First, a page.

‘Tis the season for entertaining, and also the time for relishing the beers produced for enjoying in the depths of winter. Doing a search for “Christmas ales” on beeradvocate.com results in a list of hundreds; almost every brewery produces a beer for Christmas. These winter ales are hearty—they are made with an abundant “malt bill” and typically are “winter warmers” (i.e., they have a fairly high amount of alcohol). There is no well-defined style for Christmas ales. Often, they are spiced, or especially hopped. Seasonal beers are made in short production runs, and are available in the retail market for only a short time—enhancing their demand. Beer geeks stock up on seasonal beers as soon as their favorites hit the market.
I was a little slow in my Christmas beer purchase this year—I would suggest stocking up just before Thanksgiving. I made my round of Christmas beer buying a week ago at Gomers in Lee’s Summit (my favorite local specialty beer store). I had been to another liquor store in search of Boulevard’s Nutcracker, and was told they had sold their entire allotment—it has been off the shelves in the Missouri grocery stores I visit. If you’re lucky, you may still find some this weekend. Boulevard purchases select Chinook hops for their Christmas ale, and has them flown in from the Yakima valley of Washington state. They go through an arduous task of “dry-hopping” with these—hung in bags in the fermenters for infusion of the hop flavor. I enjoyed this luscious beer last night with friends at the local tavern, the Canoe Club, along with a tasty turkey Reuben sandwich.
Also in Lee’s Summit, HyVee grocery store (on Hiway 291) carries a good selection of Christmas beers, including Anchor’s annual Christmas beer. I’ll be making a beer run to HyVee today, in hopes that they still have Christmas beers in good supply. I’m saving most of my Christmas ale to share with friends. My party will be a “Boxing Day” party (the day after Christmas), along with brewing and bottling some homebrew. Hosting your own party to feature Christmas ales could be a new twist on your Christmas festivities. I suggest having small tasting glasses available (I found some 2.5 oz. tasters online from Libbey) so that guests can sample without over-consuming. Present your beers along with an assortment of cheeses, charcuterie (sausage) and nuts. A great guide for hosting a beer and cheese party may be found on the new Brewers’ Association website, www.craftbeer.com.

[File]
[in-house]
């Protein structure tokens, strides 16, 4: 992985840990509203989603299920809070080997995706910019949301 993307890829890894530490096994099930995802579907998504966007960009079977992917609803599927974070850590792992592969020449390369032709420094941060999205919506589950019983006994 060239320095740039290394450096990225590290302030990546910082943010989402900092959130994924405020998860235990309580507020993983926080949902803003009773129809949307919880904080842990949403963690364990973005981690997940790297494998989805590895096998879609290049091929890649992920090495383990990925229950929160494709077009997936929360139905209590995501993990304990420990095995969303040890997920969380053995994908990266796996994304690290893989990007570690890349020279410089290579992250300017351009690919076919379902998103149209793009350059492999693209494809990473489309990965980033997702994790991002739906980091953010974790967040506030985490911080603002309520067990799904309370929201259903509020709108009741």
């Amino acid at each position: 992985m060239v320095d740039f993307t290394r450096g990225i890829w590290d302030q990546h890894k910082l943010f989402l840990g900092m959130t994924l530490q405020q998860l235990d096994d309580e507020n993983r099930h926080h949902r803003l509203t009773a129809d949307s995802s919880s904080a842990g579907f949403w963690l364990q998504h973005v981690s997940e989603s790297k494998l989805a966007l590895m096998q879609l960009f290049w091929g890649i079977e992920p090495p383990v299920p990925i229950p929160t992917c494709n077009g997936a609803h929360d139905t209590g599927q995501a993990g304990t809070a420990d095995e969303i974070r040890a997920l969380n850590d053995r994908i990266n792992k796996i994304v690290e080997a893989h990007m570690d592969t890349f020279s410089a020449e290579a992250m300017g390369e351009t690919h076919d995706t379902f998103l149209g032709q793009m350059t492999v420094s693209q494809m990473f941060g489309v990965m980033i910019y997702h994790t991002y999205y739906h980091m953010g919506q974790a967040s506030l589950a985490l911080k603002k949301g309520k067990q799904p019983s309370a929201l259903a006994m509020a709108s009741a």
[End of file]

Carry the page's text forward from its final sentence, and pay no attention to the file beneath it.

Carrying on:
Besides providing interesting conversation for parties, Christmas ales make great gifts for your friends who appreciate good craft beer. The packaging is attractively designed to catch the shopper’s attention. Like Christmas, holiday beer is an international tradition. My purchase includes a Belgian beer, Gouden Carolus Noël, in a large 750 mL bottle with a lovely depiction of a snowy town and Santa’s sleigh flying over. This beer consistently receives high ratings. Another outstanding Belgian beer is Delirium Noël. There are also English imports that feature Santa in a variety of beer styles; I chose Santa’s Butt, described as a winter Porter. Also on my list was Samuel Smith’s Winter Welcome ale (brewed in Yorkshire’s oldest brewery). One prized bottle is from Norway, a beer called Peculiar Yule brewed by Nøgne. My Canadian beer is Brasserie Dieu du Ciel!’s beer called “Solstice d’hiver”; I’ll share a toast to winter on the 21st with this beer. If you want to present a gift of American beer, I’d suggest a locally produced 6-pack of Nutcracker, Bell’s Christmas ale (made in Michigan), or the perennial favorite, “Celebration” from Sierra Nevada. This last beer is available in a nice 24 oz. bottle that would make a fine present to put under the Christmas tree!